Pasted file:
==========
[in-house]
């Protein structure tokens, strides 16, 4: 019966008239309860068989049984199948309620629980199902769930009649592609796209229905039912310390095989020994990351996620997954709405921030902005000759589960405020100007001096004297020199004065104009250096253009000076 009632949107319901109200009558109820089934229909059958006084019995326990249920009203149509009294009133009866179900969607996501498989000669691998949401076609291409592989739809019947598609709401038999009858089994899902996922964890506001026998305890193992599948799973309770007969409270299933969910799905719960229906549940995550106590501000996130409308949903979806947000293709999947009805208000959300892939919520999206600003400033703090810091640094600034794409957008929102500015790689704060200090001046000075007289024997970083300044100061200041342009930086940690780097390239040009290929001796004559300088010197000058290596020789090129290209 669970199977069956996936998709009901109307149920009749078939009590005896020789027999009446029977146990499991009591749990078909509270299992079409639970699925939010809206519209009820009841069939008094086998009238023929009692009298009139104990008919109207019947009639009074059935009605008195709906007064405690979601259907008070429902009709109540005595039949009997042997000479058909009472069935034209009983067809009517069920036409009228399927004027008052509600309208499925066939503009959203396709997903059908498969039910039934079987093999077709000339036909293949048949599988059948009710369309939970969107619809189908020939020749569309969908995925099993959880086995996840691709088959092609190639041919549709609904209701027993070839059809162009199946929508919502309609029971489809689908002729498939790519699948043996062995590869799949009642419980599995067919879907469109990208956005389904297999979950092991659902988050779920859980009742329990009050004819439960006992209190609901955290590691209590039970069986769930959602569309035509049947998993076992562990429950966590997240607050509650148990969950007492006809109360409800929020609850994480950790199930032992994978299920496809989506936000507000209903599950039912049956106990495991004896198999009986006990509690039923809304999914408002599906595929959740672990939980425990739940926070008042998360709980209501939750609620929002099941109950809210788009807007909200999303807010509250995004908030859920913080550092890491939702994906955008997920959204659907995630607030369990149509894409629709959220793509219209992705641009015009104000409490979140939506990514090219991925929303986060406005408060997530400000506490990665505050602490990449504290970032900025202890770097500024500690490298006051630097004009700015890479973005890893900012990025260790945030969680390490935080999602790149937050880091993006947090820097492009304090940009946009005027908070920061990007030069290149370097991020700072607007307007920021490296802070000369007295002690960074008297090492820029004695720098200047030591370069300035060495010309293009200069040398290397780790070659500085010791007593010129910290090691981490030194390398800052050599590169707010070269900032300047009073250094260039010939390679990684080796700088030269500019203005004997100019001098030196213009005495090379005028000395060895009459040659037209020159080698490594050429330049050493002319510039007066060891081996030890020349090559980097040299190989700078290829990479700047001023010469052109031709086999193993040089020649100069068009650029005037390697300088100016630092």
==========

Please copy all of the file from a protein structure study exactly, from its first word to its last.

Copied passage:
[in-house]
């Protein structure tokens, strides 16, 4: 019966008239309860068989049984199948309620629980199902769930009649592609796209229905039912310390095989020994990351996620997954709405921030902005000759589960405020100007001096004297020199004065104009250096253009000076 009632949107319901109200009558109820089934229909059958006084019995326990249920009203149509009294009133009866179900969607996501498989000669691998949401076609291409592989739809019947598609709401038999009858089994899902996922964890506001026998305890193992599948799973309770007969409270299933969910799905719960229906549940995550106590501000996130409308949903979806947000293709999947009805208000959300892939919520999206600003400033703090810091640094600034794409957008929102500015790689704060200090001046000075007289024997970083300044100061200041342009930086940690780097390239040009290929001796004559300088010197000058290596020789090129290209 669970199977069956996936998709009901109307149920009749078939009590005896020789027999009446029977146990499991009591749990078909509270299992079409639970699925939010809206519209009820009841069939008094086998009238023929009692009298009139104990008919109207019947009639009074059935009605008195709906007064405690979601259907008070429902009709109540005595039949009997042997000479058909009472069935034209009983067809009517069920036409009228399927004027008052509600309208499925066939503009959203396709997903059908498969039910039934079987093999077709000339036909293949048949599988059948009710369309939970969107619809189908020939020749569309969908995925099993959880086995996840691709088959092609190639041919549709609904209701027993070839059809162009199946929508919502309609029971489809689908002729498939790519699948043996062995590869799949009642419980599995067919879907469109990208956005389904297999979950092991659902988050779920859980009742329990009050004819439960006992209190609901955290590691209590039970069986769930959602569309035509049947998993076992562990429950966590997240607050509650148990969950007492006809109360409800929020609850994480950790199930032992994978299920496809989506936000507000209903599950039912049956106990495991004896198999009986006990509690039923809304999914408002599906595929959740672990939980425990739940926070008042998360709980209501939750609620929002099941109950809210788009807007909200999303807010509250995004908030859920913080550092890491939702994906955008997920959204659907995630607030369990149509894409629709959220793509219209992705641009015009104000409490979140939506990514090219991925929303986060406005408060997530400000506490990665505050602490990449504290970032900025202890770097500024500690490298006051630097004009700015890479973005890893900012990025260790945030969680390490935080999602790149937050880091993006947090820097492009304090940009946009005027908070920061990007030069290149370097991020700072607007307007920021490296802070000369007295002690960074008297090492820029004695720098200047030591370069300035060495010309293009200069040398290397780790070659500085010791007593010129910290090691981490030194390398800052050599590169707010070269900032300047009073250094260039010939390679990684080796700088030269500019203005004997100019001098030196213009005495090379005028000395060895009459040659037209020159080698490594050429330049050493002319510039007066060891081996030890020349090559980097040299190989700078290829990479700047001023010469052109031709086999193993040089020649100069068009650029005037390697300088100016630092």